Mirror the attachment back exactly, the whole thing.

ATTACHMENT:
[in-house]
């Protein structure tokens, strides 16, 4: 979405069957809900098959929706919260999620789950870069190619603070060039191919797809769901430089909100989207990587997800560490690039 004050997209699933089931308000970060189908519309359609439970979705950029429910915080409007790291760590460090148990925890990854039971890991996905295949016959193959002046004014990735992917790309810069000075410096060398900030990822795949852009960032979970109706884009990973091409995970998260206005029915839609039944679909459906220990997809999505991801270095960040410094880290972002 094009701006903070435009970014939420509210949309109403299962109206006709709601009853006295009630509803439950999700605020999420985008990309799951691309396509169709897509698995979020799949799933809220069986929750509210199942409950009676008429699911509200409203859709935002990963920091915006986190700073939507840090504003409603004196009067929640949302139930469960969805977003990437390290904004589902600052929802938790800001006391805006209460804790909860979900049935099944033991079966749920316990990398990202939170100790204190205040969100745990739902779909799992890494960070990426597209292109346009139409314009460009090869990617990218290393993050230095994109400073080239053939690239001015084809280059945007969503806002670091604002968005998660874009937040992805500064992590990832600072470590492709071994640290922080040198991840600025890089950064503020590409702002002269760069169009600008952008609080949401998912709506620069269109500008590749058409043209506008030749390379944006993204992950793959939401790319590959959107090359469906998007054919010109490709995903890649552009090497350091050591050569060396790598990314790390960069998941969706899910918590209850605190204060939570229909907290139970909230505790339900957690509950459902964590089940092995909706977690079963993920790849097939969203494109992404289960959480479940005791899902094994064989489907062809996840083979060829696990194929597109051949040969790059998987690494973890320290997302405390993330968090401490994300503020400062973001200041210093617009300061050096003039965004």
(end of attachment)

[in-house]
């Protein structure tokens, strides 16, 4: 979405069957809900098959929706919260999620789950870069190619603070060039191919797809769901430089909100989207990587997800560490690039 004050997209699933089931308000970060189908519309359609439970979705950029429910915080409007790291760590460090148990925890990854039971890991996905295949016959193959002046004014990735992917790309810069000075410096060398900030990822795949852009960032979970109706884009990973091409995970998260206005029915839609039944679909459906220990997809999505991801270095960040410094880290972002 094009701006903070435009970014939420509210949309109403299962109206006709709601009853006295009630509803439950999700605020999420985008990309799951691309396509169709897509698995979020799949799933809220069986929750509210199942409950009676008429699911509200409203859709935002990963920091915006986190700073939507840090504003409603004196009067929640949302139930469960969805977003990437390290904004589902600052929802938790800001006391805006209460804790909860979900049935099944033991079966749920316990990398990202939170100790204190205040969100745990739902779909799992890494960070990426597209292109346009139409314009460009090869990617990218290393993050230095994109400073080239053939690239001015084809280059945007969503806002670091604002968005998660874009937040992805500064992590990832600072470590492709071994640290922080040198991840600025890089950064503020590409702002002269760069169009600008952008609080949401998912709506620069269109500008590749058409043209506008030749390379944006993204992950793959939401790319590959959107090359469906998007054919010109490709995903890649552009090497350091050591050569060396790598990314790390960069998941969706899910918590209850605190204060939570229909907290139970909230505790339900957690509950459902964590089940092995909706977690079963993920790849097939969203494109992404289960959480479940005791899902094994064989489907062809996840083979060829696990194929597109051949040969790059998987690494973890320290997302405390993330968090401490994300503020400062973001200041210093617009300061050096003039965004």